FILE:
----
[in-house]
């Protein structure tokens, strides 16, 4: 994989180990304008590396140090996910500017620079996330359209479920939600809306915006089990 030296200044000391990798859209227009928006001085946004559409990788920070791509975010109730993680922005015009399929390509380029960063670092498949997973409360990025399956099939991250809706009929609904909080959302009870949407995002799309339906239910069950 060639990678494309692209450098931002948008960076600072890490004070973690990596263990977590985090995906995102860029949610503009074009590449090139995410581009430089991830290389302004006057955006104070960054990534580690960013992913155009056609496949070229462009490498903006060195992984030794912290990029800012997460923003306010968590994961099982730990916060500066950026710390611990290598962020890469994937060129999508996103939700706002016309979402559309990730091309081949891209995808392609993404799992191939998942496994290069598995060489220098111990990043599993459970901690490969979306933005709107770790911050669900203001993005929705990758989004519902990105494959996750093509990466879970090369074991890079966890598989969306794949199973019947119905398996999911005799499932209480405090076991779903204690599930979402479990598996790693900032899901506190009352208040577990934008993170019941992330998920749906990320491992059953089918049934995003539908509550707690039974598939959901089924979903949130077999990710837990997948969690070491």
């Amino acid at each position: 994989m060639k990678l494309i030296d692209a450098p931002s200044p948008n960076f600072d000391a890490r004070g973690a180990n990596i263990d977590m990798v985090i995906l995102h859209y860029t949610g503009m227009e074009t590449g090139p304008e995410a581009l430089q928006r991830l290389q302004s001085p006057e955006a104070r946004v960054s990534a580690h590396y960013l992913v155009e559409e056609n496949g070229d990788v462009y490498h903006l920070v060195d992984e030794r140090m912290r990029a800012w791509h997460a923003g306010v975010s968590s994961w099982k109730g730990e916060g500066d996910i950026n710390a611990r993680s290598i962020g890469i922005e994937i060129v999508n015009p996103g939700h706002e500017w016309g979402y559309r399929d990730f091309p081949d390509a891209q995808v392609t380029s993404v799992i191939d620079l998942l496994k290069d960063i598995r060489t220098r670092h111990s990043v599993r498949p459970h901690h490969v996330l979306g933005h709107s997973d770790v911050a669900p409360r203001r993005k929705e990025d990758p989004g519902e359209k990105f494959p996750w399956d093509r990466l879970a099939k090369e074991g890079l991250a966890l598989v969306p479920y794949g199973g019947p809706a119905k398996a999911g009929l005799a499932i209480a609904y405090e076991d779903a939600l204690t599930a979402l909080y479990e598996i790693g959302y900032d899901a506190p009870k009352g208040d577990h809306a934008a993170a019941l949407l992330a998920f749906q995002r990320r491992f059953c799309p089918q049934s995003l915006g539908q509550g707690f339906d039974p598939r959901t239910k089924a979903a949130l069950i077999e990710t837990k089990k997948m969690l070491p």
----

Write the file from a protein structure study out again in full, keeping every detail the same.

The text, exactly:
[in-house]
């Protein structure tokens, strides 16, 4: 994989180990304008590396140090996910500017620079996330359209479920939600809306915006089990 030296200044000391990798859209227009928006001085946004559409990788920070791509975010109730993680922005015009399929390509380029960063670092498949997973409360990025399956099939991250809706009929609904909080959302009870949407995002799309339906239910069950 060639990678494309692209450098931002948008960076600072890490004070973690990596263990977590985090995906995102860029949610503009074009590449090139995410581009430089991830290389302004006057955006104070960054990534580690960013992913155009056609496949070229462009490498903006060195992984030794912290990029800012997460923003306010968590994961099982730990916060500066950026710390611990290598962020890469994937060129999508996103939700706002016309979402559309990730091309081949891209995808392609993404799992191939998942496994290069598995060489220098111990990043599993459970901690490969979306933005709107770790911050669900203001993005929705990758989004519902990105494959996750093509990466879970090369074991890079966890598989969306794949199973019947119905398996999911005799499932209480405090076991779903204690599930979402479990598996790693900032899901506190009352208040577990934008993170019941992330998920749906990320491992059953089918049934995003539908509550707690039974598939959901089924979903949130077999990710837990997948969690070491």
């Amino acid at each position: 994989m060639k990678l494309i030296d692209a450098p931002s200044p948008n960076f600072d000391a890490r004070g973690a180990n990596i263990d977590m990798v985090i995906l995102h859209y860029t949610g503009m227009e074009t590449g090139p304008e995410a581009l430089q928006r991830l290389q302004s001085p006057e955006a104070r946004v960054s990534a580690h590396y960013l992913v155009e559409e056609n496949g070229d990788v462009y490498h903006l920070v060195d992984e030794r140090m912290r990029a800012w791509h997460a923003g306010v975010s968590s994961w099982k109730g730990e916060g500066d996910i950026n710390a611990r993680s290598i962020g890469i922005e994937i060129v999508n015009p996103g939700h706002e500017w016309g979402y559309r399929d990730f091309p081949d390509a891209q995808v392609t380029s993404v799992i191939d620079l998942l496994k290069d960063i598995r060489t220098r670092h111990s990043v599993r498949p459970h901690h490969v996330l979306g933005h709107s997973d770790v911050a669900p409360r203001r993005k929705e990025d990758p989004g519902e359209k990105f494959p996750w399956d093509r990466l879970a099939k090369e074991g890079l991250a966890l598989v969306p479920y794949g199973g019947p809706a119905k398996a999911g009929l005799a499932i209480a609904y405090e076991d779903a939600l204690t599930a979402l909080y479990e598996i790693g959302y900032d899901a506190p009870k009352g208040d577990h809306a934008a993170a019941l949407l992330a998920f749906q995002r990320r491992f059953c799309p089918q049934s995003l915006g539908q509550g707690f339906d039974p598939r959901t239910k089924a979903a949130l069950i077999e990710t837990k089990k997948m969690l070491p």